Two Detroit Artists Face Up to Four Years in Prison for Political Graffiti


by Matthew Irwin
August 12, 2016

As a founding member of the Raiz Up Collective in Southwest Detroit, Antonio Cosme, 28, has been an outspoken critic of the city’s redevelopment regime: speaking at public meetings, interrupting the mayor’s state of the city address, and using his own body to prevent officials from shutting off a pregnant woman’s water supply in the middle of Ramadan. Recently, however, Cosme has also become a subject of the emergency management system he’s been criticizing. He and fellow Raiz Up artist and activist William Lucka, 22, are facing up to $75,000 in fines and four years in prison for allegedly painting “Free the Water” in large block letters up the side of a water tower in Highland Park. Accompanying the text is a black graphic of a fist covering the height of the tower.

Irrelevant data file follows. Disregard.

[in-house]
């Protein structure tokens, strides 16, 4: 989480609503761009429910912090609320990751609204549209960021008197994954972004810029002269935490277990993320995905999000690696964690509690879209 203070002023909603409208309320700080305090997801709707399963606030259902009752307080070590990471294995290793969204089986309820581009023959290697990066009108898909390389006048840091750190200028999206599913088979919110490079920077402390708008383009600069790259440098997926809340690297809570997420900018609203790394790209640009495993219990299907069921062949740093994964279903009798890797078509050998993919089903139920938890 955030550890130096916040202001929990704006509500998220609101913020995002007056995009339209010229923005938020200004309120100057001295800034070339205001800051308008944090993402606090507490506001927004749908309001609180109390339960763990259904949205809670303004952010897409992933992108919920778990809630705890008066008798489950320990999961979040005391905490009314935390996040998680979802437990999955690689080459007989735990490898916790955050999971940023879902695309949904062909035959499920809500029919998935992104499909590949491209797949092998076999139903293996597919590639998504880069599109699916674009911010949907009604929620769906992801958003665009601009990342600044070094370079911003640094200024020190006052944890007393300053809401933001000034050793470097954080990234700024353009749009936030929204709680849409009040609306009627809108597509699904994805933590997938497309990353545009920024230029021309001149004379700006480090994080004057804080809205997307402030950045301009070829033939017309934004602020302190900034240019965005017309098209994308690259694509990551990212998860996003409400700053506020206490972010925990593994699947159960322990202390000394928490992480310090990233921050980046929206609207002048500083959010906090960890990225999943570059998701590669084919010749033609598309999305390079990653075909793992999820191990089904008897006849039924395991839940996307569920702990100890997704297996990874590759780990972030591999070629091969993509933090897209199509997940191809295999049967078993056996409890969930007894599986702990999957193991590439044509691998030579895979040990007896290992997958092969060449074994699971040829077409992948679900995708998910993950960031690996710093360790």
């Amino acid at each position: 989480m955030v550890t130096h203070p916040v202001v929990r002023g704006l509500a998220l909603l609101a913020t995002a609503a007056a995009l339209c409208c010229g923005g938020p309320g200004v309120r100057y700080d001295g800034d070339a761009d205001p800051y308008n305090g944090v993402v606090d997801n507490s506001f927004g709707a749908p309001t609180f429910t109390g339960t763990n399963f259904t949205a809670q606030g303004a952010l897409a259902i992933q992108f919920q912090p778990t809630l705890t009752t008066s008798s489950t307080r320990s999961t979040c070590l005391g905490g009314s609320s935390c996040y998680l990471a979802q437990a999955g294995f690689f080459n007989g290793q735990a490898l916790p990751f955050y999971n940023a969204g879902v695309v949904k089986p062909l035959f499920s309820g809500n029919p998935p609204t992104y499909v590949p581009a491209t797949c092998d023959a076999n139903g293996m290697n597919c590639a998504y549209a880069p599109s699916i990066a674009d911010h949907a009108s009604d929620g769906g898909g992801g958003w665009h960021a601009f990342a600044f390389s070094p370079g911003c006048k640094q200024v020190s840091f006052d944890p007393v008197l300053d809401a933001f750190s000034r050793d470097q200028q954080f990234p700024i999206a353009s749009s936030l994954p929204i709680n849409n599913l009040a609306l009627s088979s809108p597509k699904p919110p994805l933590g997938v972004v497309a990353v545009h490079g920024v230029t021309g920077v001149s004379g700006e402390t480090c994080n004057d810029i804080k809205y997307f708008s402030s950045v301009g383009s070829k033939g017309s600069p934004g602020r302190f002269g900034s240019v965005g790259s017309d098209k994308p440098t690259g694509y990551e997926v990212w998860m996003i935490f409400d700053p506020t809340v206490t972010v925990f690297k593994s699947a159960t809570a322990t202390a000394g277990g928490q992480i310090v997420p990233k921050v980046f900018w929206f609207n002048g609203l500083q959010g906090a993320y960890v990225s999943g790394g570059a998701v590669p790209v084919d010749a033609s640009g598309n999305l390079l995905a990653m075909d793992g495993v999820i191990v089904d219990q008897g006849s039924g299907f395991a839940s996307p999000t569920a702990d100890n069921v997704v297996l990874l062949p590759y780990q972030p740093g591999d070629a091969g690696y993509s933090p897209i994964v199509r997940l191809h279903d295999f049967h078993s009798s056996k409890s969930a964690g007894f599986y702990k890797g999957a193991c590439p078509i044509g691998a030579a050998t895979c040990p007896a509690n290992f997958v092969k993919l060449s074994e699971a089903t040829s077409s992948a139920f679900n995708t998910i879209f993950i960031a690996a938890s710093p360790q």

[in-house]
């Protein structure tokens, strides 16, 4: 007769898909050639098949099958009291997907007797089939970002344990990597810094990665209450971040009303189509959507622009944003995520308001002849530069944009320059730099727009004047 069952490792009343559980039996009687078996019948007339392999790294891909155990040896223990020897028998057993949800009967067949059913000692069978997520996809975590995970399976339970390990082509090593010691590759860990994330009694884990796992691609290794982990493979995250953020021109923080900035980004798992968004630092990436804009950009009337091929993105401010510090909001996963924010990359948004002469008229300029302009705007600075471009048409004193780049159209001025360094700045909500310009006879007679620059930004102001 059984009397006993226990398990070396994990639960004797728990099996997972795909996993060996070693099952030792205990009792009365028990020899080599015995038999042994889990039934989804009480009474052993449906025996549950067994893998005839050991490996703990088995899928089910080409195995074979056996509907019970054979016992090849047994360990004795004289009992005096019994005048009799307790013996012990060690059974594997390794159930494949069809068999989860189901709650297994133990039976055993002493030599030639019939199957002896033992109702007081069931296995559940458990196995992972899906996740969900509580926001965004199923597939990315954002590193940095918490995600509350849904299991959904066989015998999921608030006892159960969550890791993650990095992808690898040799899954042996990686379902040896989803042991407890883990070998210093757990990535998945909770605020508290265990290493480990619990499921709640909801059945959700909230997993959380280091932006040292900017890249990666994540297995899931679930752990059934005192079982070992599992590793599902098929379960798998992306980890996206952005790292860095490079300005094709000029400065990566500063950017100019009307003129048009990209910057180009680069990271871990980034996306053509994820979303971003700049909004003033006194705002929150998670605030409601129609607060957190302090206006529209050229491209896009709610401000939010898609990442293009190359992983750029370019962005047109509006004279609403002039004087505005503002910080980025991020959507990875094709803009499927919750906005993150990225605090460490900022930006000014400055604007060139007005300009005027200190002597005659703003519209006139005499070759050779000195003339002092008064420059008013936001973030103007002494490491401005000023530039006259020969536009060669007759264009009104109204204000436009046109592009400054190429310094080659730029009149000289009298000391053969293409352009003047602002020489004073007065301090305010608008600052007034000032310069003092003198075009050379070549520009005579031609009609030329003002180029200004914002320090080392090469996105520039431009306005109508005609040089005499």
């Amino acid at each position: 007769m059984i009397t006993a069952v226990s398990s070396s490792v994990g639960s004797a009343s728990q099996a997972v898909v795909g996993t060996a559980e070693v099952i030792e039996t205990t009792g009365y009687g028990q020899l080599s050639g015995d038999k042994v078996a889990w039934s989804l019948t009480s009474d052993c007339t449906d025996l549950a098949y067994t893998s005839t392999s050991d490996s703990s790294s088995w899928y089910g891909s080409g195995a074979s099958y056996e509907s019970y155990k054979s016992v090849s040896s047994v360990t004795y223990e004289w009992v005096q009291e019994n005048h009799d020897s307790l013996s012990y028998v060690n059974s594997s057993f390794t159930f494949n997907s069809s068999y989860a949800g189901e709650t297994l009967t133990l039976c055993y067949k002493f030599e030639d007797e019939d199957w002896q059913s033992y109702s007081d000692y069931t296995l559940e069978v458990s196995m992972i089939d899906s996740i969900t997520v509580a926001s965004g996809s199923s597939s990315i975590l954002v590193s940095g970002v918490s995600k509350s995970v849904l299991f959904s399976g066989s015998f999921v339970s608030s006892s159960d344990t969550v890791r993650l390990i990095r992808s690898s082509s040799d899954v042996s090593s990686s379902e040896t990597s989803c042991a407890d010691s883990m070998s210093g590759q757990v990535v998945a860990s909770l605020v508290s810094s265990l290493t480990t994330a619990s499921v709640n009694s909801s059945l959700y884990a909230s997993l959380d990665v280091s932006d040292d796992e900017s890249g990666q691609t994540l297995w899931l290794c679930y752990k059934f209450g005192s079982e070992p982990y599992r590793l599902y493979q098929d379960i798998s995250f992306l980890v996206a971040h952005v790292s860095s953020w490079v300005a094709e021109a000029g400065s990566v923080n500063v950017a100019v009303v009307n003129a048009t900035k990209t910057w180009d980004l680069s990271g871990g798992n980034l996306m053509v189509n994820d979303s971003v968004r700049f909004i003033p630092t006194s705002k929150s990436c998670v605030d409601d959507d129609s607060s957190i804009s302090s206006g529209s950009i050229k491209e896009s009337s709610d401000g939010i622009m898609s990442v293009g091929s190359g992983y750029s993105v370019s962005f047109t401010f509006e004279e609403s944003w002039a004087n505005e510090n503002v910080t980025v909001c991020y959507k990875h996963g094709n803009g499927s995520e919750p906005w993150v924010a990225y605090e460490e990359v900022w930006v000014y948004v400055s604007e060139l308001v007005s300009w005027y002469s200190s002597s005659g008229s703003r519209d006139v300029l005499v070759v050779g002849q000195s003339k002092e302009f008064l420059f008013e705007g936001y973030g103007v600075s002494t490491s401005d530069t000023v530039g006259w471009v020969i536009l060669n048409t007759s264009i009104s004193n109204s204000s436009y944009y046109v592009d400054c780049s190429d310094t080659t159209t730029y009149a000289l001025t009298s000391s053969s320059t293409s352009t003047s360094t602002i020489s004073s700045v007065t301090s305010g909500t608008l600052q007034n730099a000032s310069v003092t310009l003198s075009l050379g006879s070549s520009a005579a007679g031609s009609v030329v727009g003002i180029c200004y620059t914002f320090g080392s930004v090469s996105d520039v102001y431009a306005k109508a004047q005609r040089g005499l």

In November 2014, police confronted Cosme and Lucka at the bottom of the tower, but nearly a year and a half had passed before police contacted them again about the incident. Then, a Detroit graffiti task force — a newly formed special unit charged with tracking and prosecuting taggers and graffiti artists — took over the case, claiming the cost of cleaning the tower would range from $45,000 to $75,000, Cosme says. Police raided Lucka’s home, taking many of his art-related materials, and eventually brought a slew of new charges against him, using one of the task force’s key tools: an expanding graffiti database. Cosme describes it as a “badass” archive of local street art despite its nefarious purpose. Using the database, the taskforce linked Lucka to multiple appearances of the tag “Astro,” which appeared on the water tower with “Free the Water.”

Because Cosme and Lucka’s arrest coincided with the formation of the task force, Cosme sees the charges as a publicity stunt to show off the special unit and promote the city’s agenda. In June 2015, the taskforce also made a big show of issuing a warrant for the internationally known street artist, Shepard Fairey. After completing a commissioned 18-story retread of his brand “Obey,” Fairey wheat-pasted several other versions of his brand illegally in public spaces, including a water tower. He turned himself in and now faces charges and up to $10,000 in fines.

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